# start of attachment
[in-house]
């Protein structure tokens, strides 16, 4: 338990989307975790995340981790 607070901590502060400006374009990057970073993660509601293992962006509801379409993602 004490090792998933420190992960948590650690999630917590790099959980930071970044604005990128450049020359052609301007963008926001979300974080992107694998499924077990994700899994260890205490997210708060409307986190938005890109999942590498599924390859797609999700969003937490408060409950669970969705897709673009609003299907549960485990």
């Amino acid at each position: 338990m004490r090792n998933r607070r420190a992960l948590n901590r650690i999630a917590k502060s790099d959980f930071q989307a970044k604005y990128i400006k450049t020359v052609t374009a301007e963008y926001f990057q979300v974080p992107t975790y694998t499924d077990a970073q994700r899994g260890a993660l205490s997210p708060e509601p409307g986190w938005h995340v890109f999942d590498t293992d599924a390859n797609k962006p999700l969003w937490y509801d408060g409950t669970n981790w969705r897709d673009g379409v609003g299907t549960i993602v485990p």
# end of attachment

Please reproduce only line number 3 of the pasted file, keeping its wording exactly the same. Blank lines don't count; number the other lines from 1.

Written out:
């Amino acid at each position: 338990m004490r090792n998933r607070r420190a992960l948590n901590r650690i999630a917590k502060s790099d959980f930071q989307a970044k604005y990128i400006k450049t020359v052609t374009a301007e963008y926001f990057q979300v974080p992107t975790y694998t499924d077990a970073q994700r899994g260890a993660l205490s997210p708060e509601p409307g986190w938005h995340v890109f999942d590498t293992d599924a390859n797609k962006p999700l969003w937490y509801d408060g409950t669970n981790w969705r897709d673009g379409v609003g299907t549960i993602v485990p």